As business owners, we’re tempted to attend a myriad of networking events. Take part in all the events you find, and you’ll be very busy. Attend the wrong events, and you’ll be busy AND broke.
Early in my firm’s history, I looked at my calendar and started laughing. I was very busy . . . going to networking events. I wondered what my old bosses would think about my expense account. What would they say to me? They wouldn’t be laughing, that’s for sure!
An interesting thing happens to business owners when they network. They’re so glad to be around prospects that they forget events cost money–more money than they think. In addition to the event admission fee, there’s the time spent at the event, and the time traveling to and from the event. As a result, the potential positives of attending networking events can quickly turn into negatives–which decrease the profitability of this enjoyable activity.
As an executive on Wall Street, I was required to justify my monthly expenses. I had to add my guest’s name, firm, what we talked about, and/or the guest’s relationship to my work to each entry on my credit card statement.
Three years into owning my own business, I realized that I was wasting my time and hard-earned dollars “networking without a cause”. If I had been one of my bosses from my Wall Street days, I would have fired me! Instead, I started asking myself questions before I paid for any networking events.
Key Questions to Ask Before You Pay for Networking Events
My clients often ask me: “Which events should I attend?” “Should I sponsor this event?” “Should I pay for a table at this event?” Below are the questions I recommend they ask themselves to justify the time and money spent at networking events.
- How many years has this event been available?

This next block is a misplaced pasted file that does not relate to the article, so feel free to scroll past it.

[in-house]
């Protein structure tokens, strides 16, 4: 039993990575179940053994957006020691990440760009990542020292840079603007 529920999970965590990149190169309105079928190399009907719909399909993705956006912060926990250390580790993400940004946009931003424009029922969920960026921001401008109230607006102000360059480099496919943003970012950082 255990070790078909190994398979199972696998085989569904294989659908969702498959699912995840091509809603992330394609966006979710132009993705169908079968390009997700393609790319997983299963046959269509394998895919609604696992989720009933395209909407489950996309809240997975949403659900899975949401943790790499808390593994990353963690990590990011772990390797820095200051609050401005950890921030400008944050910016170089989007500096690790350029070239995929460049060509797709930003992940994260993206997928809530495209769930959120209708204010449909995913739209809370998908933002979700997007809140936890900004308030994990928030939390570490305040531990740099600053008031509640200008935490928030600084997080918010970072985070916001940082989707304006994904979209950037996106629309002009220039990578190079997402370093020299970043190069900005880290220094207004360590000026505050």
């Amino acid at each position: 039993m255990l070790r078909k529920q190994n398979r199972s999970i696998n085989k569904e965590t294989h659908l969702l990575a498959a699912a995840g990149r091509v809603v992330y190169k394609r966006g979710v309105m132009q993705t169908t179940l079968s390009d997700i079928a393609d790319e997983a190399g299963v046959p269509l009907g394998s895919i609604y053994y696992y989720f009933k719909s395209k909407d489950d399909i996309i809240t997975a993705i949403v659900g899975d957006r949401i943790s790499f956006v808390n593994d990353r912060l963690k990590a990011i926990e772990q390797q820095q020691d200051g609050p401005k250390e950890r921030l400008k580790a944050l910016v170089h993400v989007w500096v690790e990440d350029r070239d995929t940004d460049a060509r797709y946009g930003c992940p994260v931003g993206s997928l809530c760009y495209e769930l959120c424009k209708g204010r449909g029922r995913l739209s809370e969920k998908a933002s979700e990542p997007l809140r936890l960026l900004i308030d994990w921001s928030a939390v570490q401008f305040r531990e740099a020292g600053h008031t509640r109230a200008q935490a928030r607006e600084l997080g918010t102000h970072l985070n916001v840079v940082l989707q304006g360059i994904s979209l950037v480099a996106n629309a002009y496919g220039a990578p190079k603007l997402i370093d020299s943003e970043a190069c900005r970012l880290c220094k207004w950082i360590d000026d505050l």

- What were the demographics the last time the event was held?
- How many of my ideal clients might be at the event?
- What is my intention, or what results do I want, for attending this networking event?
- How many people attend the event who can help my clients?
- How many of my ideal clients (decision makers) attended last year?
- Will a list of attendees be available before the networking event? (So that I can look up their websites and see who I may want to visit with?)
- How many ideal clients do I think I can talk to while I’m there?
- How often would I like to travel to (city/town) if I land clients who prefer in-person conversations?
- Do I want to go to (city/town) for a trip or work-ation? (Especially important if the event is held more than an hour away.)
- Is this the right time to attend this networking event? Or should I put it on my calendar for next year so that I can prepare for it before I attend?
- Are there other opportunities in the city, at the event, with the organizers, or with my current clients that I can take advantage of?
Look at the networking events you’re currently attending or sponsoring. Ask yourself the questions above and determine if they are the best use of your time, talents, and money. If they aren’t, it’s probably time to let them go.
Finally, it’s common for home-based or virtual business owners to attend networking events because it gets them out of the office or because they personally enjoy the other attendees. If that’s the case for you, look to join a service organization like the Kiwanis, Rotary, Lions, Elks, Knights of Columbus, or other such group. You’ll find people you enjoy there and give back to your community, too.
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